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Can I claim I painted something with the real artists permission

Posted: Tue Jul 16, 2019 7:58 pm
by S2h2013
Strange one, but I was asked by an artist if I could claim that I painted one of their pieces.

If the picture is sold there is an agreement in place regarding any monies but am I at risk if I am portrayed as the artist even though I am not, and does it make any difference that I have their permission?


Re: Can I claim I painted something with the real artists permission

Posted: Tue Jul 16, 2019 10:08 pm
by AndyJ
Hi S2h2013,

As you say, rather a strange request. There are two separate aspects to this: copyright and the possibility of fraud. Let's look at copyright (and moral rights) first as they are somewhat simpler. In theory there is nothing to stop you claiming copyright in a piece, especially if you have the permission of the actual artist. The only other aspect which may be relevant is the moral right known as the paternity right (see section 77 of the Copyright Designs and Patents Act 1988) and the corresponding moral right for a work not to be falsely attributed to an author or artist (section 84). However, neither of these really apply here, because the right to be credited as the author of the work belongs to the author alone, and presumably, he is renouncing it. And section 84 is intended to protect you from a third party (or indeed the original artist) from falsely claiming that you are the artist, and so if you have no intention of bringing a claim, it won't have any effect! Obviously this provision is there to cover cases where a forger is selling paintings etc which he attributes to a more famous artist, such as a street artist claiming his mural is a Banksy.

However your question was not about claiming ownership of the copyright. By saying you were the actual artist you might be perpetrating a fraud, if someone acquires the piece on the basis that it is your work. For example if your name on a painting meant that the work would be more valuable than if the real artist's name was on it, then it is possible that a buyer or client could claim they were charged more for the piece than it would have been the case if the identity of the real artist had been known. However if there is no real financial aspect to the deal, it would be harder to sustain a claim of fraud. Fraud can be either a civil or criminal matter, depending largely on the seriousness of the alleged activity.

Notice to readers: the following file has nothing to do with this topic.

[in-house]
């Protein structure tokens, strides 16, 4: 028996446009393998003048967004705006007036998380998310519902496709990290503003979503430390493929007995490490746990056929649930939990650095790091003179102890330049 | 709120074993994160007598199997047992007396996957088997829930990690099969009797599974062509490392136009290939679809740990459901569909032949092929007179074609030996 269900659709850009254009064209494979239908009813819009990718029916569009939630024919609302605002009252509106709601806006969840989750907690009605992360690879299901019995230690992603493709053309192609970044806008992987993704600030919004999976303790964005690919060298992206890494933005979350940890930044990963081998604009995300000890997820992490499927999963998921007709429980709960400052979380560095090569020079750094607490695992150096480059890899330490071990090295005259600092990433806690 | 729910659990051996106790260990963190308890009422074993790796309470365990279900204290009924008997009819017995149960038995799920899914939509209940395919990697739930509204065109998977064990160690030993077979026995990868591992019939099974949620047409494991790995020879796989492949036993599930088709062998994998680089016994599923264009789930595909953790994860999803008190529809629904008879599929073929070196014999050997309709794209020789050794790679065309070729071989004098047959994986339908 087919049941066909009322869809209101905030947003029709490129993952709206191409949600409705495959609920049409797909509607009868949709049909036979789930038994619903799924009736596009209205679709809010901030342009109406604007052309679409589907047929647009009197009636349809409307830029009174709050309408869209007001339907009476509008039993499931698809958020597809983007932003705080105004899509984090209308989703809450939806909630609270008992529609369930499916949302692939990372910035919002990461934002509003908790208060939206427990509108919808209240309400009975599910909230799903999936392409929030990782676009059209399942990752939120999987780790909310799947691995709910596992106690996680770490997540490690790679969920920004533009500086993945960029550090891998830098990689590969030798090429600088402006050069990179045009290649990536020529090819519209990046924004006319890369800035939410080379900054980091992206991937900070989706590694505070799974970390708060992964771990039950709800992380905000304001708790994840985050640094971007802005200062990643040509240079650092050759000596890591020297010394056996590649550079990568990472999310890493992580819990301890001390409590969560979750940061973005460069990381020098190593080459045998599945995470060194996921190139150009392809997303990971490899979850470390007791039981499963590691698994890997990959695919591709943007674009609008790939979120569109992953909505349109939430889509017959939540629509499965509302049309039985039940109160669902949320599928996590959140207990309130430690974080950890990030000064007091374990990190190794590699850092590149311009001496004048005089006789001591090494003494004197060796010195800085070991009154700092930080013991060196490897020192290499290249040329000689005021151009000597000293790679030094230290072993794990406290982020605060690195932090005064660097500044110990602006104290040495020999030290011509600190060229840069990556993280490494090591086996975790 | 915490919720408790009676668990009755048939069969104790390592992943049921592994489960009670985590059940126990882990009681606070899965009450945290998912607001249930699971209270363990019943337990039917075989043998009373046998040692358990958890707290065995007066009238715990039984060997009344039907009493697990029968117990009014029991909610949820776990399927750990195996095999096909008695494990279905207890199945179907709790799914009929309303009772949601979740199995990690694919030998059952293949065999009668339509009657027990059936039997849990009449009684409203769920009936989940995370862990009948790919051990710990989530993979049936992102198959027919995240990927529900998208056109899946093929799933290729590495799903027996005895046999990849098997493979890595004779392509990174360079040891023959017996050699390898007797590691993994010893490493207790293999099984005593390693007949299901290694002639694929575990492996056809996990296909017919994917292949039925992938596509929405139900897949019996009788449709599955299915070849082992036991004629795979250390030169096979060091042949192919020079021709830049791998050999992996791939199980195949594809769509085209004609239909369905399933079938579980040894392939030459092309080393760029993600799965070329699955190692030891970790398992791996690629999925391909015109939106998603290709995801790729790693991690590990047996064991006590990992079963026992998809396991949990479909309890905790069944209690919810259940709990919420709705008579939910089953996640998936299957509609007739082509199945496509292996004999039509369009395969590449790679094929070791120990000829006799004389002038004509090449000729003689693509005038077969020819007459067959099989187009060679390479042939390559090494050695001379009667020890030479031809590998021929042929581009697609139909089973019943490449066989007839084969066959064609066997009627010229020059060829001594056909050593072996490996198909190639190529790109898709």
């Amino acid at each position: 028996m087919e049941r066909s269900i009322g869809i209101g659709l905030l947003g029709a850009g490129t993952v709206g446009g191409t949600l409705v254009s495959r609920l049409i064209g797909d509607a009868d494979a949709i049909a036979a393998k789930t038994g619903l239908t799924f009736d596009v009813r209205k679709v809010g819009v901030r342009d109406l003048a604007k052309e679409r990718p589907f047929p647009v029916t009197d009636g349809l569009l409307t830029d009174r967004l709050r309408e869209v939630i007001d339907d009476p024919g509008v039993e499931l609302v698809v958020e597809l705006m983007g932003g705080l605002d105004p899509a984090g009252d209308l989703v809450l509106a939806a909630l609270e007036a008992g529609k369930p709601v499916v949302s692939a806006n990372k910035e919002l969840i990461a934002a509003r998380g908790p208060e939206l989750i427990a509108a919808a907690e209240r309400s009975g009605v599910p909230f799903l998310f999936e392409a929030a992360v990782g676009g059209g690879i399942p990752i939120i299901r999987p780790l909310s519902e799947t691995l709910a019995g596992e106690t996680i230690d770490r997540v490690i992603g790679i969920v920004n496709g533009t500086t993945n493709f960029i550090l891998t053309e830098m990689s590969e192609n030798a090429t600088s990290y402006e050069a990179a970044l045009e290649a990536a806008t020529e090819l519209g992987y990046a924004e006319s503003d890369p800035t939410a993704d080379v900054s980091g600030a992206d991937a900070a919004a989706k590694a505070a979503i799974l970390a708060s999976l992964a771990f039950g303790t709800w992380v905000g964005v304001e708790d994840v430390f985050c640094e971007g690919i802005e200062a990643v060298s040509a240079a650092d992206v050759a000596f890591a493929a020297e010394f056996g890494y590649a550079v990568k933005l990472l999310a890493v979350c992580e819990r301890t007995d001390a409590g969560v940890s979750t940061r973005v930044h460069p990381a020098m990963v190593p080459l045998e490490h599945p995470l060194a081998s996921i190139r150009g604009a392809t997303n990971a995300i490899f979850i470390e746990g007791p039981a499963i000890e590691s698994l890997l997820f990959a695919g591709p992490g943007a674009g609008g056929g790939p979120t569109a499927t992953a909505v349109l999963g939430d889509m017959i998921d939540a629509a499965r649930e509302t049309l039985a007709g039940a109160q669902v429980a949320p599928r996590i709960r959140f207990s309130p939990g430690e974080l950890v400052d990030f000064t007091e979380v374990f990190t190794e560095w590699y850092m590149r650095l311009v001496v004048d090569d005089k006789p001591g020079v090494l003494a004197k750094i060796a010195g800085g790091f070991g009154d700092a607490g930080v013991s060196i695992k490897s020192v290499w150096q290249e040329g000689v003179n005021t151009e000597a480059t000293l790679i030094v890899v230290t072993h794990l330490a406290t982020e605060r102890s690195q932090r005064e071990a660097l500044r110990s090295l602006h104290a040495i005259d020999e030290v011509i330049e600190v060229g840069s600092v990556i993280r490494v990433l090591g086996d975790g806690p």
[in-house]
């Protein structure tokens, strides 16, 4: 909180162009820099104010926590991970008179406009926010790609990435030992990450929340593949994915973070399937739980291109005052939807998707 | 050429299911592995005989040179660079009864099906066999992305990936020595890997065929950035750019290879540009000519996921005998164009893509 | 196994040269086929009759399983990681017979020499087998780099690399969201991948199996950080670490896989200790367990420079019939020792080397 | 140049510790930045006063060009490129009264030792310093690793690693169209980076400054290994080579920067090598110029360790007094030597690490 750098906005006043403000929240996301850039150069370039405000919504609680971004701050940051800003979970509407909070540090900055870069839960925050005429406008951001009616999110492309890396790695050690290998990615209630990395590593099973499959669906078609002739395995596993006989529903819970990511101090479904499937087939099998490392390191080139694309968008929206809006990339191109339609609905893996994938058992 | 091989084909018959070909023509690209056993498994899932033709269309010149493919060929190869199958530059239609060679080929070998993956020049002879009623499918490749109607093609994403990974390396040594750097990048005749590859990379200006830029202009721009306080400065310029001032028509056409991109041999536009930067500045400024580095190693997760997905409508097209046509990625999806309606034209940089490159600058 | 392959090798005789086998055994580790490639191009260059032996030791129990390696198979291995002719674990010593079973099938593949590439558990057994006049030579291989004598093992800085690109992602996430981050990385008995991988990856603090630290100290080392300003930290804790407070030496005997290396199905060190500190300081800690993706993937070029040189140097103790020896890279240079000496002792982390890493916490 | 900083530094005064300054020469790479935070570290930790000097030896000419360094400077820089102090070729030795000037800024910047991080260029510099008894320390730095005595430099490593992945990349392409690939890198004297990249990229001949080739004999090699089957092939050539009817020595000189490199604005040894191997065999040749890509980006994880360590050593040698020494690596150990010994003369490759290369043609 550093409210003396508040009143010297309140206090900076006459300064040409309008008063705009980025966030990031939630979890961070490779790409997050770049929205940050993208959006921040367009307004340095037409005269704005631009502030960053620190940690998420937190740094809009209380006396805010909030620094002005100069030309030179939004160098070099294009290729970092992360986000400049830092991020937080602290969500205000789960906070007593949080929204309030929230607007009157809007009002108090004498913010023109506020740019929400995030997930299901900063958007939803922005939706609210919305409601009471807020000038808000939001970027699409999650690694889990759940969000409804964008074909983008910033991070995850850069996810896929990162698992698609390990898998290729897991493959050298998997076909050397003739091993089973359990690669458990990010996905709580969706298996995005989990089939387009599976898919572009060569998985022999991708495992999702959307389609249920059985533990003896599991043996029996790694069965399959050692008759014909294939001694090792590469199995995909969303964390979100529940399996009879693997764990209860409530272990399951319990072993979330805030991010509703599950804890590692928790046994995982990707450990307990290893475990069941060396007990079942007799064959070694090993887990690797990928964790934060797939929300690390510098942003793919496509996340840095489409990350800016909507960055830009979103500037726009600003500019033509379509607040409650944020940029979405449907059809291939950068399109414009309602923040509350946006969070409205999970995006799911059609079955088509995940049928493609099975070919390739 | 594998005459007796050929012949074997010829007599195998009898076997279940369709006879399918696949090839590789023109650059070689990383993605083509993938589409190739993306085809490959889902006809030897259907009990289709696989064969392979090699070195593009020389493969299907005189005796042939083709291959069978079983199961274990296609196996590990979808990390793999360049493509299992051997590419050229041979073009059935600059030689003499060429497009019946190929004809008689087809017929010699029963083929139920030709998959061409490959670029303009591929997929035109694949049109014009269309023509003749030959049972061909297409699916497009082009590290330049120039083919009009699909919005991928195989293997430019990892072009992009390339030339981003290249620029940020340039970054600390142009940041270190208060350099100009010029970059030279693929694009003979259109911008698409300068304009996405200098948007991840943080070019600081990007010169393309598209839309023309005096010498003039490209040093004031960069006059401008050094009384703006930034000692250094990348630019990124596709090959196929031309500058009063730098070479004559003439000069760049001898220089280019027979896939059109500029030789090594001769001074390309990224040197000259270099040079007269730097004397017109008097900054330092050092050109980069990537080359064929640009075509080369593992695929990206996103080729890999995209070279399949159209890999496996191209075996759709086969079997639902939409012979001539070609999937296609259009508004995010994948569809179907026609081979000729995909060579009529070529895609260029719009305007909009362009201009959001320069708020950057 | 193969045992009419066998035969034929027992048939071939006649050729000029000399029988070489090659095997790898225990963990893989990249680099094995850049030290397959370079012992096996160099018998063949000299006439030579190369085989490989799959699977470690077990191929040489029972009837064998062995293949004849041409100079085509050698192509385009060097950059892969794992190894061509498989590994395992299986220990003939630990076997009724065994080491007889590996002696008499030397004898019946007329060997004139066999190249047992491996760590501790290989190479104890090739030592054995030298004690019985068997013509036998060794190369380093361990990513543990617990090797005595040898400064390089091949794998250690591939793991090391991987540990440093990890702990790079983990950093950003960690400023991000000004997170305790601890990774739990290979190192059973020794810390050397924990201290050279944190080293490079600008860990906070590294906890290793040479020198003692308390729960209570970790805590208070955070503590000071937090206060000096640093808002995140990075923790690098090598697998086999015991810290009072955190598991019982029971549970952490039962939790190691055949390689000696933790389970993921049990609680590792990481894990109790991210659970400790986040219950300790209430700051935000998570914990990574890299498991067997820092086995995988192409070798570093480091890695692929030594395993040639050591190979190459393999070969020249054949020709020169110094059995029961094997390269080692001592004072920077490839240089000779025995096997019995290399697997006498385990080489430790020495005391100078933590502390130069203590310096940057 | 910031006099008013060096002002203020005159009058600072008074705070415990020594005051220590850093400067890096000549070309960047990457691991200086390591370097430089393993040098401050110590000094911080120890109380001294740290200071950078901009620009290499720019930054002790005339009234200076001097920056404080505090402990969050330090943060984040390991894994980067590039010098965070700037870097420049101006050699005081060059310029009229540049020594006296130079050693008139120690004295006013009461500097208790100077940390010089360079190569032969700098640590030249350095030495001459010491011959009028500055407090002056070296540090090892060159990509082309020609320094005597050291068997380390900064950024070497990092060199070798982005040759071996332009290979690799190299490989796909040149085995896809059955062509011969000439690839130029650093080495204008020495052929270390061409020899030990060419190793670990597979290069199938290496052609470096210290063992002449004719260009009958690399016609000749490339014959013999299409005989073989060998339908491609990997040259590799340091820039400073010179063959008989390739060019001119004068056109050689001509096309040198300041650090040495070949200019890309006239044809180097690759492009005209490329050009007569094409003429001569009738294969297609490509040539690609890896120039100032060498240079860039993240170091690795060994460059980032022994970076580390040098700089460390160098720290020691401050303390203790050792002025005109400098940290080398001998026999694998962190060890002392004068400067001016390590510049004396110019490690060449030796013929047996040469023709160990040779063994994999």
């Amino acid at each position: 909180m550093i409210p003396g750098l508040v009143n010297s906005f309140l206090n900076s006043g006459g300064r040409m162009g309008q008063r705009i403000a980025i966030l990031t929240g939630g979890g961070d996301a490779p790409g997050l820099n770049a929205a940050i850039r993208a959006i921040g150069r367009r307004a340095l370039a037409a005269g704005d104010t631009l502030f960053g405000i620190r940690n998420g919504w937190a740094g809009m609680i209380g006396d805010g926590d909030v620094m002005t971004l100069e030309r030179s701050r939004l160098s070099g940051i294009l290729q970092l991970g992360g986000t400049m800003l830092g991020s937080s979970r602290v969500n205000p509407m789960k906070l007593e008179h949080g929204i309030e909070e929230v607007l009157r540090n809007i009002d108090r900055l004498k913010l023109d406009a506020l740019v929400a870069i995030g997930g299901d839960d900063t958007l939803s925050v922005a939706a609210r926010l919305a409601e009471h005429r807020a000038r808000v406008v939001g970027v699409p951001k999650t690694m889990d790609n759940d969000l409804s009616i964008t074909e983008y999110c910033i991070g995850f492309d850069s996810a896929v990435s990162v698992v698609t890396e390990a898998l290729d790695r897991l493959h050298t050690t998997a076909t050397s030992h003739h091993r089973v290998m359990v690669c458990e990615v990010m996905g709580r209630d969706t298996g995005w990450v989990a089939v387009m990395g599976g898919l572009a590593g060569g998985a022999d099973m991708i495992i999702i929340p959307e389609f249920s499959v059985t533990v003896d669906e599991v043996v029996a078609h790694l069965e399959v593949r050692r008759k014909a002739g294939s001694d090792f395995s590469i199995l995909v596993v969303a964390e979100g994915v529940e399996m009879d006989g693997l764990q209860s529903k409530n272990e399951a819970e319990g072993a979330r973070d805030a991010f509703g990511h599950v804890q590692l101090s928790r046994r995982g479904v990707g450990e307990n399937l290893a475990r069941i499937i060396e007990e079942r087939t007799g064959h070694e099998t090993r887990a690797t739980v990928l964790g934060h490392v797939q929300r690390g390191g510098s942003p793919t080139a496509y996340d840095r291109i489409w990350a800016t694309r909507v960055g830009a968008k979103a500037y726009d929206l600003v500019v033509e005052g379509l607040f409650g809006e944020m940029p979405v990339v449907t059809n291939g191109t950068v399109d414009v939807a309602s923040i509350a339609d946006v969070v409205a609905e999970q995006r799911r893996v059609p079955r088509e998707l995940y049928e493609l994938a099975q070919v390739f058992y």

So I think you need to examine the motive behind this request. If it is in order to deceive someone and there is a financial implication to the deception (ie it would be dishonest), then you could be involved in a criminal conspiracy to defraud.
Section 12(1) of the Criminal Justice Act 1987 provides that:

If -

(a) a person agrees with any other person or persons that a course of conduct shall be pursued; and
(b) that course of conduct will necessarily amount to or involve the commission of any offence or offences by one or more of the parties to the agreement if the agreement is carried out in accordance with their intentions,

the fact that it will do so shall not preclude a charge of conspiracy to defraud being brought against any of them in respect of the agreement.
Section 2 of the Fraud Act 2006:
2 Fraud by false representation

(1) A person is in breach of this section if he—
  • (a) dishonestly makes a false representation, and

    (b) intends, by making the representation—
    • (i) to make a gain for himself or another, or

      (ii) to cause loss to another or to expose another to a risk of loss.
(2) A representation is false if—
  • (a) it is untrue or misleading, and

    (b) the person making it knows that it is, or might be, untrue or misleading.
(3) “Representation” means any representation as to fact or law, including a representation as to the state of mind of—
  • (a) the person making the representation, or

    (b) any other person.
(4) A representation may be express or implied.

(5) For the purposes of this section a representation may be regarded as made if it (or anything implying it) is submitted in any form to any system or device designed to receive, convey or respond to communications (with or without human intervention).

Re: Can I claim I painted something with the real artists permission

Posted: Thu Jul 18, 2019 12:37 pm
by S2h2013
Thanks for the reply. Wouldn’t this count as ghost writing so wouldn’t be classed as fraud if any of them were sold?

Re: Can I claim I painted something with the real artists permission

Posted: Thu Jul 18, 2019 1:59 pm
by AndyJ
Hi S2h2013,

As I said, it would depend on the financial consequences of the purpose of this 'ruse'. If the purpose was similar to that of a ghost writer, ie you can't paint, but would like people to think you can, then that appears to be relatively harmless. But the way you explained this, the artist approached you, so that is the opposite of a ghost writer. By and large there is an acceptance that some so-called auto-biographies are ghost written, but I am not aware of a genre in which an autobiography is portrayed as a biography, which is analogous to the situation you have described.

Obviously this forum is all about copyright and so it is not appropriate to get into the intricacies of what can constitute fraud, especially as, potentially, fraud can be a criminal offence with some very serious consequences.

All I can suggest is that if you have any doubts about getting involved in this, you should make sure you understand the full extent of what is going on and the level of dishonesty (if any) which may be involved. As I have said, there are no issues over the copyright aspect which you need to worry about.